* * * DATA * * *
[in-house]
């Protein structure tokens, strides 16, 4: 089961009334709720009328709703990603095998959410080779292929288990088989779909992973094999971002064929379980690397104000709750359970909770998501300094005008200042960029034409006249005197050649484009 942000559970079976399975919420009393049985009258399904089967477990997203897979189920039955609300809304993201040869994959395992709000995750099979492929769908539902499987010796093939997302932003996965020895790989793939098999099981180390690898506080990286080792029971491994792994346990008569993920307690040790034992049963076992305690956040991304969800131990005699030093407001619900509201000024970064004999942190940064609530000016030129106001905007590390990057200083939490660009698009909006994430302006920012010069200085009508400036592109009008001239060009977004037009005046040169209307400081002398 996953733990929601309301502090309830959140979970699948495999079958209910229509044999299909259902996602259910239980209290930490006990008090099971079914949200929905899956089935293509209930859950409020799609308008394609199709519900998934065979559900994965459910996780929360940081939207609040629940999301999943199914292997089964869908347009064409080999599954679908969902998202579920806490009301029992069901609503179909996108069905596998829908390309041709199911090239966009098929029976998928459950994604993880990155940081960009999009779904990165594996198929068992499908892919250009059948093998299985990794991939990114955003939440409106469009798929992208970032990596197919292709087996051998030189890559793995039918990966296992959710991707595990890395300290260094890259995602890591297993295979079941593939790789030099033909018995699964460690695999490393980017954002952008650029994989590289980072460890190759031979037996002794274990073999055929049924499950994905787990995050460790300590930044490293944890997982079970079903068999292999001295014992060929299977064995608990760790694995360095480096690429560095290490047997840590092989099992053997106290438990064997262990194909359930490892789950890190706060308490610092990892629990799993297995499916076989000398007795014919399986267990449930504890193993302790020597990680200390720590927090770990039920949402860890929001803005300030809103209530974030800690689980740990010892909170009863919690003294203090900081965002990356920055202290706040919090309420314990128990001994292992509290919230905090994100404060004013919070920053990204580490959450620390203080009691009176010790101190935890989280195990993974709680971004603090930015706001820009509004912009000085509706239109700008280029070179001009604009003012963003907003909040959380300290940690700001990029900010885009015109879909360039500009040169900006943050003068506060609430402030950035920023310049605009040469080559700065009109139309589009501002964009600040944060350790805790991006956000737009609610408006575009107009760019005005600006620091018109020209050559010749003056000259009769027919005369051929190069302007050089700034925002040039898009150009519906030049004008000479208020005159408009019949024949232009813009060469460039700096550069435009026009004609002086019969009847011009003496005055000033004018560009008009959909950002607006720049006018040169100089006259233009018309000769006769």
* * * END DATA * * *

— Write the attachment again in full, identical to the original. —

[in-house]
């Protein structure tokens, strides 16, 4: 089961009334709720009328709703990603095998959410080779292929288990088989779909992973094999971002064929379980690397104000709750359970909770998501300094005008200042960029034409006249005197050649484009 942000559970079976399975919420009393049985009258399904089967477990997203897979189920039955609300809304993201040869994959395992709000995750099979492929769908539902499987010796093939997302932003996965020895790989793939098999099981180390690898506080990286080792029971491994792994346990008569993920307690040790034992049963076992305690956040991304969800131990005699030093407001619900509201000024970064004999942190940064609530000016030129106001905007590390990057200083939490660009698009909006994430302006920012010069200085009508400036592109009008001239060009977004037009005046040169209307400081002398 996953733990929601309301502090309830959140979970699948495999079958209910229509044999299909259902996602259910239980209290930490006990008090099971079914949200929905899956089935293509209930859950409020799609308008394609199709519900998934065979559900994965459910996780929360940081939207609040629940999301999943199914292997089964869908347009064409080999599954679908969902998202579920806490009301029992069901609503179909996108069905596998829908390309041709199911090239966009098929029976998928459950994604993880990155940081960009999009779904990165594996198929068992499908892919250009059948093998299985990794991939990114955003939440409106469009798929992208970032990596197919292709087996051998030189890559793995039918990966296992959710991707595990890395300290260094890259995602890591297993295979079941593939790789030099033909018995699964460690695999490393980017954002952008650029994989590289980072460890190759031979037996002794274990073999055929049924499950994905787990995050460790300590930044490293944890997982079970079903068999292999001295014992060929299977064995608990760790694995360095480096690429560095290490047997840590092989099992053997106290438990064997262990194909359930490892789950890190706060308490610092990892629990799993297995499916076989000398007795014919399986267990449930504890193993302790020597990680200390720590927090770990039920949402860890929001803005300030809103209530974030800690689980740990010892909170009863919690003294203090900081965002990356920055202290706040919090309420314990128990001994292992509290919230905090994100404060004013919070920053990204580490959450620390203080009691009176010790101190935890989280195990993974709680971004603090930015706001820009509004912009000085509706239109700008280029070179001009604009003012963003907003909040959380300290940690700001990029900010885009015109879909360039500009040169900006943050003068506060609430402030950035920023310049605009040469080559700065009109139309589009501002964009600040944060350790805790991006956000737009609610408006575009107009760019005005600006620091018109020209050559010749003056000259009769027919005369051929190069302007050089700034925002040039898009150009519906030049004008000479208020005159408009019949024949232009813009060469460039700096550069435009026009004609002086019969009847011009003496005055000033004018560009008009959909950002607006720049006018040169100089006259233009018309000769006769």